Thursday, February 27, 2014

2/27/14 Report - Another Hoard, Factors Affecting Movement of Debris in the Ocean and Big Surf Predicted.

Written by the TreasureGuide for the exclusive use of

Yesterday I mentioned how it seemed that there were a lot of treasure stories in the media lately.  Here is another.

A large hoard of Roman gold and silver jewelry worth around a million euros has been recovered after being found in a forest in Germany.

All of the rare coins, rings and brooches contain gold or silver, and many date back more than 1,200 years.

The article says, Experts say the find could be the largest and most magnificent collection of late antiquity pieces ever found in Germany. It also includes a solid silver bowl set with gold and stones and a set of gold and silver plated statuettes which formed part of a military commander's portable chair.

Here is the link.

This find was made illegally.  That isn't good but something like the Portable Antiquities Scheme might have prevented the unfortunate way the whole thing went down.

Scientists have been tracking ocean debris caused by the Sept. 2012 tsunami in Japan.  They made improvements to the initial model to take into account the different shapes and buoyancies.  The amount of surface area exposed to the wind and currents causes the objects to drift at different speeds and trajectories.  The model predicted the timing and type of material that would wash up on the shores of Hawaii, which included very buoyant pieces such as oyster buoys, crates, small fishing boats and parts of refrigerators.

You might remember some of my discussions concerning the types of factors that affect how things will move and be distributed on a beach.

For example, a watch might act something little a refrigerator.  A watch can be fairly heavy, butsince it can contain air pockets and provides a lot of surface area relative to their size and weight, it would be moved more by currents and sink less quickly in sand.

If you've been reading this blog over the years, you've heard me discuss factors like these that are usually left out of the equation when people talk about "heavy objects," "density" or even "specific gravity," as if all objects were simple lumps.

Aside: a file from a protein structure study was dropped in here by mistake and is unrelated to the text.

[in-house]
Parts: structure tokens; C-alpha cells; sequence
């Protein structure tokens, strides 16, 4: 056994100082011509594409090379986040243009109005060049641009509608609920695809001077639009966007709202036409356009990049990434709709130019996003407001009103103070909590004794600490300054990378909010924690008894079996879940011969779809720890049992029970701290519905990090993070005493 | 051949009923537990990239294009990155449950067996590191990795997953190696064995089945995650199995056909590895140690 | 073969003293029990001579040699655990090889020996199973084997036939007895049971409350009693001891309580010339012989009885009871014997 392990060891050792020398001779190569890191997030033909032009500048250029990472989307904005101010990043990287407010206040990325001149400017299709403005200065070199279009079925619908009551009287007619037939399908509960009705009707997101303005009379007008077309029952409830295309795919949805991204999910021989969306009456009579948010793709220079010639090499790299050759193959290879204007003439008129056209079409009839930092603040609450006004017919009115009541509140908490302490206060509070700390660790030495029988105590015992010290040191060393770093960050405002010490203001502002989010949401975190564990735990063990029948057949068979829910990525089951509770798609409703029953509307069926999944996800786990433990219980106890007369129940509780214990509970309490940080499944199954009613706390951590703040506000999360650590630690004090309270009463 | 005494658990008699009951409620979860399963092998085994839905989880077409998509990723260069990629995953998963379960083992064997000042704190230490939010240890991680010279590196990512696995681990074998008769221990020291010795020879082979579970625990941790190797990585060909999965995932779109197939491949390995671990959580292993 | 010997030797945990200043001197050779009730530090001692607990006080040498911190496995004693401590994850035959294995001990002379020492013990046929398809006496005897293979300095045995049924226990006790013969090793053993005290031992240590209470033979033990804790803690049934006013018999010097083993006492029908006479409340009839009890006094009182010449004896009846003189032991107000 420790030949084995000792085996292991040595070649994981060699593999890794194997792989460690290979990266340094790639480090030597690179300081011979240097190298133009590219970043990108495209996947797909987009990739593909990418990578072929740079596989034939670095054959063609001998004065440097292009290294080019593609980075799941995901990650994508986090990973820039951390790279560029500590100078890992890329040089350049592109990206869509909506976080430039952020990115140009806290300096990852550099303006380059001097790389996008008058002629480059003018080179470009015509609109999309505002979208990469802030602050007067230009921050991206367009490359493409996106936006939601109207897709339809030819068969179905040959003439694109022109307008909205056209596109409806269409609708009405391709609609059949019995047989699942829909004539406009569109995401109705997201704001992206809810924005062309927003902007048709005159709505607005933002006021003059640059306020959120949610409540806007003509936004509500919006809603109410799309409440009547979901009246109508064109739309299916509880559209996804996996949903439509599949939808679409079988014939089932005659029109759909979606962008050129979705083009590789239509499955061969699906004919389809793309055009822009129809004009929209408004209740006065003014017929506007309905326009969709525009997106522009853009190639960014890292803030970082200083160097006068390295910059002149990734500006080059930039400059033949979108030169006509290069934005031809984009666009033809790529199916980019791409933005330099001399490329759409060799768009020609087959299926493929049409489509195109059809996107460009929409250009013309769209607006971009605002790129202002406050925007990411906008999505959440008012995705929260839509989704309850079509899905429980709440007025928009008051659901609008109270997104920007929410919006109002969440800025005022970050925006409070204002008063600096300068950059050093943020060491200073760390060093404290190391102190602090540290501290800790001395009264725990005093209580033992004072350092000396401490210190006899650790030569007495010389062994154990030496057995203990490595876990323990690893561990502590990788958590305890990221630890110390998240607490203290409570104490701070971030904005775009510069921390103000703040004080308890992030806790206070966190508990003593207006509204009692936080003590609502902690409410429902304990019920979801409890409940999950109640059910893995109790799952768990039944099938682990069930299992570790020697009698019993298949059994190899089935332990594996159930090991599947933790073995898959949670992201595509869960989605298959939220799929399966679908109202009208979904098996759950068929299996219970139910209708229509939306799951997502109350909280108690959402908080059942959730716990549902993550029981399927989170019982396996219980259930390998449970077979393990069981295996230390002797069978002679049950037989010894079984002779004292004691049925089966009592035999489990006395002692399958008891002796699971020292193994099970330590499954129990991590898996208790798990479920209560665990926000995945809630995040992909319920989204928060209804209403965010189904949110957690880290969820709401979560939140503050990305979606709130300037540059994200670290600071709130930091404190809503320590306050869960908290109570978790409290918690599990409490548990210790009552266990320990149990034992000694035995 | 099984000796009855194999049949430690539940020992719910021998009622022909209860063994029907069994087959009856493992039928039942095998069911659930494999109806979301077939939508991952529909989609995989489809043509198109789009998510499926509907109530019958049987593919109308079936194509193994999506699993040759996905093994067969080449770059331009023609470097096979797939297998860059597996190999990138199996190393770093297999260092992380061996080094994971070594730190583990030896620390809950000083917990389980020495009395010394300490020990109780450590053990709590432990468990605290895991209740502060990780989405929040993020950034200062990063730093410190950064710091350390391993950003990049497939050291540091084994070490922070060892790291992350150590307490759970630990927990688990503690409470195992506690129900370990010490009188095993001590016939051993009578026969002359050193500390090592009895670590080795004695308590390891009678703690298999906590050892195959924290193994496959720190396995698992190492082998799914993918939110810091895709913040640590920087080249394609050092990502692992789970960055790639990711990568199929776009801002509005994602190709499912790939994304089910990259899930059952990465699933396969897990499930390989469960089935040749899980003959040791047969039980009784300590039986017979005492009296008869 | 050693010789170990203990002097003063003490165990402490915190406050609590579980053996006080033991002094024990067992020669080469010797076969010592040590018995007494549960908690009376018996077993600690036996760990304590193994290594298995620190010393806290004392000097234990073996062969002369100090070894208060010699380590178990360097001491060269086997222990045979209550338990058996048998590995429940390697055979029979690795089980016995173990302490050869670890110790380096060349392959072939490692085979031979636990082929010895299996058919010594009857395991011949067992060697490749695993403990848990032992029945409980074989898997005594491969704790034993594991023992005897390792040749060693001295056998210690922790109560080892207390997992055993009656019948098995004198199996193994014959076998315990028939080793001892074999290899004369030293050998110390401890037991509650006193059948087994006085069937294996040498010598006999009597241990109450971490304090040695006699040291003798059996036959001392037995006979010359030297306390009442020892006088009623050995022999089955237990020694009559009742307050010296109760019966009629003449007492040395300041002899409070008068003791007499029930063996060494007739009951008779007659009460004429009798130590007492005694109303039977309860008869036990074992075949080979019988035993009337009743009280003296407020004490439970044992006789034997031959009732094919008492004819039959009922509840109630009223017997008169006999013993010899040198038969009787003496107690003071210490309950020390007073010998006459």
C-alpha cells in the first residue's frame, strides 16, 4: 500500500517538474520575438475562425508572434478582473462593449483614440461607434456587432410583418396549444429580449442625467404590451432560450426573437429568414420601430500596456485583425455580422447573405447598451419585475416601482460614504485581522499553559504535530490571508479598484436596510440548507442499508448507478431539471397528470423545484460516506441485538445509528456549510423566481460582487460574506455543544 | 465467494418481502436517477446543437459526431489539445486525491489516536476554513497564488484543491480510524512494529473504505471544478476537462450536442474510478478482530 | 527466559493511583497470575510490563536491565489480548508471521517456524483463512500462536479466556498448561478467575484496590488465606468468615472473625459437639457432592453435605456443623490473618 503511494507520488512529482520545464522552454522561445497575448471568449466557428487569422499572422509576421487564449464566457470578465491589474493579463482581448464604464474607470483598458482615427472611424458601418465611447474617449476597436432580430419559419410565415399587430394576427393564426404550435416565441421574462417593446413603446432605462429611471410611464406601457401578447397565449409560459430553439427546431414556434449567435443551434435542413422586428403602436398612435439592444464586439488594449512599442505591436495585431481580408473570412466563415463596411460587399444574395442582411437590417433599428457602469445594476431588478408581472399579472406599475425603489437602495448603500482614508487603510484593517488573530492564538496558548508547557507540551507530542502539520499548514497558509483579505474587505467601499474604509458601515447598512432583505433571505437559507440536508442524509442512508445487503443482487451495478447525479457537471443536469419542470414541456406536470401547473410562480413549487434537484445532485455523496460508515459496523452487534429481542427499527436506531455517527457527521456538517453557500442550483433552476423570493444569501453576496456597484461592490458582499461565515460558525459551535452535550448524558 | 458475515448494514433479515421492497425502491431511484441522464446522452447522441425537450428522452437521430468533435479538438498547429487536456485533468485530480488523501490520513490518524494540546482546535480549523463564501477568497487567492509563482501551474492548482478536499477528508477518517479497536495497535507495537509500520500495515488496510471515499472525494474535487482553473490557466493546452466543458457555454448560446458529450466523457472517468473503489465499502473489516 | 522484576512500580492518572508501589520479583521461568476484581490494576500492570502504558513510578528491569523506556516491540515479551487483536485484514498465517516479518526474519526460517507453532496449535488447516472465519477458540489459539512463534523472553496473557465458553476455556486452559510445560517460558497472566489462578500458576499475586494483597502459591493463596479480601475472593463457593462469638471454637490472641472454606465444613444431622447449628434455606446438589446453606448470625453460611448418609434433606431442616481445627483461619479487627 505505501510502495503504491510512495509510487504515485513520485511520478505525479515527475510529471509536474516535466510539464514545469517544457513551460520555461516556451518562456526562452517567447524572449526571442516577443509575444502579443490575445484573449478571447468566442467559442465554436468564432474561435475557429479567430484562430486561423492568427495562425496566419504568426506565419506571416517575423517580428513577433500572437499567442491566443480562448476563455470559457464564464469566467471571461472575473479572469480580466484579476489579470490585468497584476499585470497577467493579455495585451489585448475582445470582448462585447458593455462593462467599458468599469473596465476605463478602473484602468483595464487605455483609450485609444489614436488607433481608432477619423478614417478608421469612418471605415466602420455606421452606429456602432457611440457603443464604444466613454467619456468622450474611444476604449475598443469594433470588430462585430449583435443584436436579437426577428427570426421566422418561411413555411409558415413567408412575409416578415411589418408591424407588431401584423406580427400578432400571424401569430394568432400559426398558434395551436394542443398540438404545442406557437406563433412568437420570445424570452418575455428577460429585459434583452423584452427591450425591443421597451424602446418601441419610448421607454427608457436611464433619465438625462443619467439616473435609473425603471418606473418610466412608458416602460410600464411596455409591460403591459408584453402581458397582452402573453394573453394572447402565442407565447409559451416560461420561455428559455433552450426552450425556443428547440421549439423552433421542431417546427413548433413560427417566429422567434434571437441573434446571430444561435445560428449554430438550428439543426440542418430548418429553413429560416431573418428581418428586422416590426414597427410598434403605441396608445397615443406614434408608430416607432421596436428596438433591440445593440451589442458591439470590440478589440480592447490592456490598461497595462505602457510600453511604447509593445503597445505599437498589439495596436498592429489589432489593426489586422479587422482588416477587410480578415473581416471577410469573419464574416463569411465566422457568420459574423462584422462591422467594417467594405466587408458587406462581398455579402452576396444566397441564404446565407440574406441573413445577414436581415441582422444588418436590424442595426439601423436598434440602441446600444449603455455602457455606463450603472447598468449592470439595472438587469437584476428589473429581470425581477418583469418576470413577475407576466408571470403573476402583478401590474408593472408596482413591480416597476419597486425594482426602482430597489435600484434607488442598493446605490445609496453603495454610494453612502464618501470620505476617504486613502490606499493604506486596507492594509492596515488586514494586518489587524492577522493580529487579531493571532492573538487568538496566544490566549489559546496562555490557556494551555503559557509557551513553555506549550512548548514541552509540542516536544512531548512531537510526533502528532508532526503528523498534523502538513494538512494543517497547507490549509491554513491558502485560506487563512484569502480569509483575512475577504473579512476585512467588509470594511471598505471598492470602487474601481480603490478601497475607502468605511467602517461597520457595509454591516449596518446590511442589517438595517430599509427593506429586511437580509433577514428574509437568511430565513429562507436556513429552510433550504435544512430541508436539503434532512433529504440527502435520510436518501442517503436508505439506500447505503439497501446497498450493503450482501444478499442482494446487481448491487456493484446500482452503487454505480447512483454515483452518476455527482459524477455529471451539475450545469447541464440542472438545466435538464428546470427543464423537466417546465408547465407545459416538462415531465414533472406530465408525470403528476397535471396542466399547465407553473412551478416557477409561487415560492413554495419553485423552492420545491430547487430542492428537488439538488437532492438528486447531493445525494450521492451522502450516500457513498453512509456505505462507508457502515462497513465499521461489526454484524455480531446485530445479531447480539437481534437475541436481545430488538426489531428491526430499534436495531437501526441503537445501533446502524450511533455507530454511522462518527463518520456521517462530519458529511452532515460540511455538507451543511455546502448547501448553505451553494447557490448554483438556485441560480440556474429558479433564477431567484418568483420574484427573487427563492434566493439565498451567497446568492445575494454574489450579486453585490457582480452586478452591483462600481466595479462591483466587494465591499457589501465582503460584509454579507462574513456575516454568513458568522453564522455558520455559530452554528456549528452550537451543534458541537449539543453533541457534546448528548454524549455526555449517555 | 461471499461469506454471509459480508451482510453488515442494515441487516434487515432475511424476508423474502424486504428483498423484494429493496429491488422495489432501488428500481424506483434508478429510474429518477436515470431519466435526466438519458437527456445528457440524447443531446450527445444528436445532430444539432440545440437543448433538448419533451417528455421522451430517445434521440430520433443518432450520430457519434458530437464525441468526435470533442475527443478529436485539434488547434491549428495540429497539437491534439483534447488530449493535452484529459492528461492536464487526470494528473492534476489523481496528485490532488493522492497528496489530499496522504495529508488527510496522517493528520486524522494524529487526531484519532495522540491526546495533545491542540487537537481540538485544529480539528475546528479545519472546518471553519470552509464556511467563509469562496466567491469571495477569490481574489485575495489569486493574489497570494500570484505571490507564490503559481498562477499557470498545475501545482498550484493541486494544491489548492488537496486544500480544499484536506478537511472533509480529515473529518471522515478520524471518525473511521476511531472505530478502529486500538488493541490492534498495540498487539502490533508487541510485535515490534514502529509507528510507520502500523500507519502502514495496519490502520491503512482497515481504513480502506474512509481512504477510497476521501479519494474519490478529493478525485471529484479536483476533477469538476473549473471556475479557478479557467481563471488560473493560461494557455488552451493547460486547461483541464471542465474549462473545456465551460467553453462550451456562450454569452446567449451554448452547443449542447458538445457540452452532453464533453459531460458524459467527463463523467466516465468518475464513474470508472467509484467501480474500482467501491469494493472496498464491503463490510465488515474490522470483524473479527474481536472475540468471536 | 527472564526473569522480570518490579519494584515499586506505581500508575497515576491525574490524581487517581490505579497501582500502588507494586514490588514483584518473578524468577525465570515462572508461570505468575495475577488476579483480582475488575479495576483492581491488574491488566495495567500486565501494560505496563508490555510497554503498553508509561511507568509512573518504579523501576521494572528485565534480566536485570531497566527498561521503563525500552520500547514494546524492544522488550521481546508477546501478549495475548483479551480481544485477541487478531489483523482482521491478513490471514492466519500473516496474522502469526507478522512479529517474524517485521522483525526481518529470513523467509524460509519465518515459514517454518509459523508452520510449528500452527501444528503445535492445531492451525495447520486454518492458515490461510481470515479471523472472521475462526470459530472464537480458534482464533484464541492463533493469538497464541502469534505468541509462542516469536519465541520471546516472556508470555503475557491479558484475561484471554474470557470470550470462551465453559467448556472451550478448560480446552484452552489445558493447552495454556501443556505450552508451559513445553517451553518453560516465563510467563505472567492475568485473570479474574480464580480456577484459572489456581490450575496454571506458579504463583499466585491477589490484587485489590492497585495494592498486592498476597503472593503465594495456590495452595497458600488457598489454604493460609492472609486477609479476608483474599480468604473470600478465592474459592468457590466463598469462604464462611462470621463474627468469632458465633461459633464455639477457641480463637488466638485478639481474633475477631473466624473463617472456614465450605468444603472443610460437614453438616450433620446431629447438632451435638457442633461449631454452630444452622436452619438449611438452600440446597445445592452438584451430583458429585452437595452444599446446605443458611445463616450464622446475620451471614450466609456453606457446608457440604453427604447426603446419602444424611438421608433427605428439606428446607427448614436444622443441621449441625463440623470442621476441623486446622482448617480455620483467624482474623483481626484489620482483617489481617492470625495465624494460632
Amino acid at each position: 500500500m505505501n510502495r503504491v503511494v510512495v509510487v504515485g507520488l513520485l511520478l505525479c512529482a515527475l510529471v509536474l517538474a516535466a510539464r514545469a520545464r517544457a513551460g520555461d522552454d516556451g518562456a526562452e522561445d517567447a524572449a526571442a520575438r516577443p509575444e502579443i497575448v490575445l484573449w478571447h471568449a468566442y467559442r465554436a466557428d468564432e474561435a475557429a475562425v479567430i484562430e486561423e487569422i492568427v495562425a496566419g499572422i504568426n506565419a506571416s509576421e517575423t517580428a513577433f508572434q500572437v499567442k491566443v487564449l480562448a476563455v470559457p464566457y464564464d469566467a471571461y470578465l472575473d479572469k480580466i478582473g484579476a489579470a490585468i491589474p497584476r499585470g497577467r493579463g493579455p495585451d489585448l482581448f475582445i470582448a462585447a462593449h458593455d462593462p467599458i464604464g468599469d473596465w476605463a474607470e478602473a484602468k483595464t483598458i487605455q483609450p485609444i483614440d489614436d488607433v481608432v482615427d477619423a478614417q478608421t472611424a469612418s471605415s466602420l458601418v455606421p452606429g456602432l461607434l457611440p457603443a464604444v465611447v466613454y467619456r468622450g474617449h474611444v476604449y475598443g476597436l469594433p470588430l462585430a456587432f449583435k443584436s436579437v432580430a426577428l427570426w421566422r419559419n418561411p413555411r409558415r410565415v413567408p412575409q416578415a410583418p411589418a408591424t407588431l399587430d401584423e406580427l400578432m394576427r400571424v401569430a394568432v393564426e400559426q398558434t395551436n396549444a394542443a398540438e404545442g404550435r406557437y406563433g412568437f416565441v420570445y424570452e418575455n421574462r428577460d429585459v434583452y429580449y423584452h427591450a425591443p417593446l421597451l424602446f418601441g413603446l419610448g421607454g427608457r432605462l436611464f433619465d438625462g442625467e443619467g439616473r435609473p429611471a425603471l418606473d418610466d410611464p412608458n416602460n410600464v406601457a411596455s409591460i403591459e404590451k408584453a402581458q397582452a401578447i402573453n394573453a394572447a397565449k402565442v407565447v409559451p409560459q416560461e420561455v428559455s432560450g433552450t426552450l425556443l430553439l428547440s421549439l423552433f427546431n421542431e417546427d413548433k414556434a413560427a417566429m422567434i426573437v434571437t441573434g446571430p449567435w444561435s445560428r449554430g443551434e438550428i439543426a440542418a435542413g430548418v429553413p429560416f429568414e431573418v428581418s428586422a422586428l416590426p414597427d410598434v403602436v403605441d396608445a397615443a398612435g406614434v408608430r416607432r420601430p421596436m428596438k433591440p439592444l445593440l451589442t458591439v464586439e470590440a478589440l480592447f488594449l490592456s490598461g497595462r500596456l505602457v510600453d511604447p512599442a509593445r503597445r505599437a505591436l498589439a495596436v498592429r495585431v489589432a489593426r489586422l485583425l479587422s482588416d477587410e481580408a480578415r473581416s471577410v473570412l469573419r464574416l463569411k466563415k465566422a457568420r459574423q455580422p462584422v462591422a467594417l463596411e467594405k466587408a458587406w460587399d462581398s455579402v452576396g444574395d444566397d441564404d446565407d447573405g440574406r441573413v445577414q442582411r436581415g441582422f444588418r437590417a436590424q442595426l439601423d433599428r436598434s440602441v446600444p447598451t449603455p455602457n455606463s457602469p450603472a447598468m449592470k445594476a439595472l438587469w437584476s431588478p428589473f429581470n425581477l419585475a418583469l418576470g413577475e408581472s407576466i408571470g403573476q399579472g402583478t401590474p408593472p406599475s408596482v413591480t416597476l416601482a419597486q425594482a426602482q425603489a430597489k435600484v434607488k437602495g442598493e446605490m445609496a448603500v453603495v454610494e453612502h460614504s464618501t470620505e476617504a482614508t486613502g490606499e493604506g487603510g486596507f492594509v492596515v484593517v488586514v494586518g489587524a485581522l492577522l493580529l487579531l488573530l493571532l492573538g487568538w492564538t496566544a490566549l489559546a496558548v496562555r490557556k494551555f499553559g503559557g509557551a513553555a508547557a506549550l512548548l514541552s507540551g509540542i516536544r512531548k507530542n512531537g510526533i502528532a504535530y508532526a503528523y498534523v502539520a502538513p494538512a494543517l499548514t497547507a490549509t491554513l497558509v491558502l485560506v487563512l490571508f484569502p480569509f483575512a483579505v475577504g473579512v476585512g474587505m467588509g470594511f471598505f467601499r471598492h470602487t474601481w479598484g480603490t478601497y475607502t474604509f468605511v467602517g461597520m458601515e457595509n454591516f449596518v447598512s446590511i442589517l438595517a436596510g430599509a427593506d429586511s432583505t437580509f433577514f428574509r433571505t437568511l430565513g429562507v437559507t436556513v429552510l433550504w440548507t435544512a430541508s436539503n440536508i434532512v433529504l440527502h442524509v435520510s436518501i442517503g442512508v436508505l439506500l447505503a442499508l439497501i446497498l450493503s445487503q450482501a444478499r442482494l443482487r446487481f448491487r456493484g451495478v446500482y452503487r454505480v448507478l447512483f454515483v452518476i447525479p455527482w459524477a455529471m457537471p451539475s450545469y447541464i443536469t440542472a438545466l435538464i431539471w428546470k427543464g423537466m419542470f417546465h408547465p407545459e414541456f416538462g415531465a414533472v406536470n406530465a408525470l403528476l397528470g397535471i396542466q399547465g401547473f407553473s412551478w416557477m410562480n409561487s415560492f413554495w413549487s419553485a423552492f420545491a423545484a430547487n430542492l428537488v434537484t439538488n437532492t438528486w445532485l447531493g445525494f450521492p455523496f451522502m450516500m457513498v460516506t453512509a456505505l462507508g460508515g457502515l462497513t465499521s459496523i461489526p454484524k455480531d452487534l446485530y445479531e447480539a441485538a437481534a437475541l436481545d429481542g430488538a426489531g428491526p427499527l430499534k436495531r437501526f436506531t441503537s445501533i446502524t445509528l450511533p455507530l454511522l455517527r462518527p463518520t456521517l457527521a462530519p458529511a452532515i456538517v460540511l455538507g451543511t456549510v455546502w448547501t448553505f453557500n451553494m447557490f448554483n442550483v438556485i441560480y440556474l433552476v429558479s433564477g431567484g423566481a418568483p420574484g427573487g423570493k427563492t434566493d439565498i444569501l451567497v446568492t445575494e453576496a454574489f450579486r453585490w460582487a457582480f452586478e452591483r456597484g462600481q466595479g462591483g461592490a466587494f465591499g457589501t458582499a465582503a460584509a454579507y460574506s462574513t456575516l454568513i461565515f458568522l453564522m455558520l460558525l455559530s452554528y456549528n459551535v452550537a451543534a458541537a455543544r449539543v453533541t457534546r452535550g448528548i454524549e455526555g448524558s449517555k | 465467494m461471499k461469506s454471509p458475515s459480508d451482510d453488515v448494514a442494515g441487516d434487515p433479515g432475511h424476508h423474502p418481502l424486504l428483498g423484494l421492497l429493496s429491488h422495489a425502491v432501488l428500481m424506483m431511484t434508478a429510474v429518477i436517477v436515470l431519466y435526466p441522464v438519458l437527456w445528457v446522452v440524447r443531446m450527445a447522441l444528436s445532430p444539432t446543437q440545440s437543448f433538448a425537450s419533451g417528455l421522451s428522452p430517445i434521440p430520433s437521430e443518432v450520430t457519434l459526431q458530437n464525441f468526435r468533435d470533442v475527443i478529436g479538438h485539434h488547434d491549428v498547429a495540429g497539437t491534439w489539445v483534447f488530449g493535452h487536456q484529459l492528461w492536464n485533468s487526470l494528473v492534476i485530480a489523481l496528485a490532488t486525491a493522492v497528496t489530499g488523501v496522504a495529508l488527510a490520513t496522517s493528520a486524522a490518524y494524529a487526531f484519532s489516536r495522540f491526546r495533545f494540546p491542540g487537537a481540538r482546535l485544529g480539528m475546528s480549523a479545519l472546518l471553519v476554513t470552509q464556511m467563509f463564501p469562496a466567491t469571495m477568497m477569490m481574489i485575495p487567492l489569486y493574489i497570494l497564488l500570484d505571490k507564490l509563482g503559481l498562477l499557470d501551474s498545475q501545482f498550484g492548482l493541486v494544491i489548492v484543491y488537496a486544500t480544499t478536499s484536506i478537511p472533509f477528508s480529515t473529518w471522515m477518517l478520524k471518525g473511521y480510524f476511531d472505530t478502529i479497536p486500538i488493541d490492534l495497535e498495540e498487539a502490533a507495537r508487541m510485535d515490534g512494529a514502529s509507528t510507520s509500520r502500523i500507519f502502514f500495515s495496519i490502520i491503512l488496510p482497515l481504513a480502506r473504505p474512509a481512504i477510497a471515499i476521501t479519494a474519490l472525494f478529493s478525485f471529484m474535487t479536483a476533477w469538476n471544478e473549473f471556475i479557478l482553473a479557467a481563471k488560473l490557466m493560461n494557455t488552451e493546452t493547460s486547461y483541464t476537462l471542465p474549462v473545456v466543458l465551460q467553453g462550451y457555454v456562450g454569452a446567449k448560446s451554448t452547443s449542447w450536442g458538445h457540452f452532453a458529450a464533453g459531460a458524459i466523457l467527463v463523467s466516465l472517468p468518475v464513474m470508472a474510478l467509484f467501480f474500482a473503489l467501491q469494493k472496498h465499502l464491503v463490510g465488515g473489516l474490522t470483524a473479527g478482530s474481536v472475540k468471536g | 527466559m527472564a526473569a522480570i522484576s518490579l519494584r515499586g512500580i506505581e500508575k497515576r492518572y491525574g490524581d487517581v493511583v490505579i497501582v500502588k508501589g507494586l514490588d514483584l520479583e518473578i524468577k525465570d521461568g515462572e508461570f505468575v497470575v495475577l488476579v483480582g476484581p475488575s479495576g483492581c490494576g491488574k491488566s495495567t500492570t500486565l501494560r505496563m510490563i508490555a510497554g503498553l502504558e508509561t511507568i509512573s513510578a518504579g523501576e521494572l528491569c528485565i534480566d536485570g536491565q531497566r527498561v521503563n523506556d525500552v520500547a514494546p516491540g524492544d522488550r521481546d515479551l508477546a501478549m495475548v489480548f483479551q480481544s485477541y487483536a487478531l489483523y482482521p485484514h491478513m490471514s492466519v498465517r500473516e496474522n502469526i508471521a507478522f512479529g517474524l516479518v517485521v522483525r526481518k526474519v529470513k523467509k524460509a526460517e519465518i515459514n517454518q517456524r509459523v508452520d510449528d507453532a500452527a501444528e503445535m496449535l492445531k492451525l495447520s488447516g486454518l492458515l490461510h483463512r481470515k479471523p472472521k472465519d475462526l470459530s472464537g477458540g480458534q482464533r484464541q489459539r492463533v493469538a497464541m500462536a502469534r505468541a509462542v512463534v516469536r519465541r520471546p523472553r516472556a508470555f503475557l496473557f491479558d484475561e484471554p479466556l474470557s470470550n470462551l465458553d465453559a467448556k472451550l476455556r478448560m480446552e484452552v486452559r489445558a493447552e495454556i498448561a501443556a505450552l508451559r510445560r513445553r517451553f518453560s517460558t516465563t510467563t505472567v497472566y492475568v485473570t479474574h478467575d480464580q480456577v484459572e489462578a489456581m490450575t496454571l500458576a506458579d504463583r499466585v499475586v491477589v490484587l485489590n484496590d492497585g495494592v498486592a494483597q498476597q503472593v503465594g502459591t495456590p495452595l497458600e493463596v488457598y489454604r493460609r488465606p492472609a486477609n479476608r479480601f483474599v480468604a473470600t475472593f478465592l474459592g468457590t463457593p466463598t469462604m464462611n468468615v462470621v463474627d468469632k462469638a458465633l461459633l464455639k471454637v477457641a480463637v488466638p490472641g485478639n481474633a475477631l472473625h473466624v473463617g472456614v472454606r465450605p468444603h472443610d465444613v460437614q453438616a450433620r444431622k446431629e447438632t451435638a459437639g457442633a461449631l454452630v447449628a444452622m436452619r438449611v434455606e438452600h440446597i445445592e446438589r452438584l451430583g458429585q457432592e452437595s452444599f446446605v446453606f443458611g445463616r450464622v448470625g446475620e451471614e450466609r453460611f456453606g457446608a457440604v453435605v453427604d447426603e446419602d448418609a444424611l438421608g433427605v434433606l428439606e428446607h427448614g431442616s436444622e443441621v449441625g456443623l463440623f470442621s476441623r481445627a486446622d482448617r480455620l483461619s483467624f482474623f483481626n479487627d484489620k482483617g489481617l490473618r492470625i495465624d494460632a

Here is the link to the article about tracking the tsunamis debris.

You also have to take the same factors into account when trying to figure out where shipwreck debris will end up.   To some extent, different types of objects will be separated and distributed separately on the bottom of the ocean and along the beach.\

Did you know there are things that it is illegal for Americans to sell?  You probably know some of them but might be surprised by others.  Here they are.|hero&par=xfinity

While the seas around Florida have been very calm this winter I've talked about the rough seas, flooding and erosion in the North Atlantic on both sides of the pond.  25-foot waves have been pounding the shores of Lake Michigan.

Here is an article about those dangerous conditions.

Thank goodness our beaches aren't frozen.  I remember a few winters ago when it seemed my toes were freezing and had to go back to the car and get footwear.  Usually the water is warmer than the air on cold days, so I would dip my feet in the water for temporary warming.  This time I thought I could take it but didn't realize I was getting too soft and accustomed to Florida weather.

We've had some cool days, but not many cold days.

For the Treasure Coast there is a period of six to nine foot surf prediction about a week from now.  As I've often mentioned, when the surf web site predict a big surf a week or more in advance it usually never happens.  Only time will tell.

Happy hunting,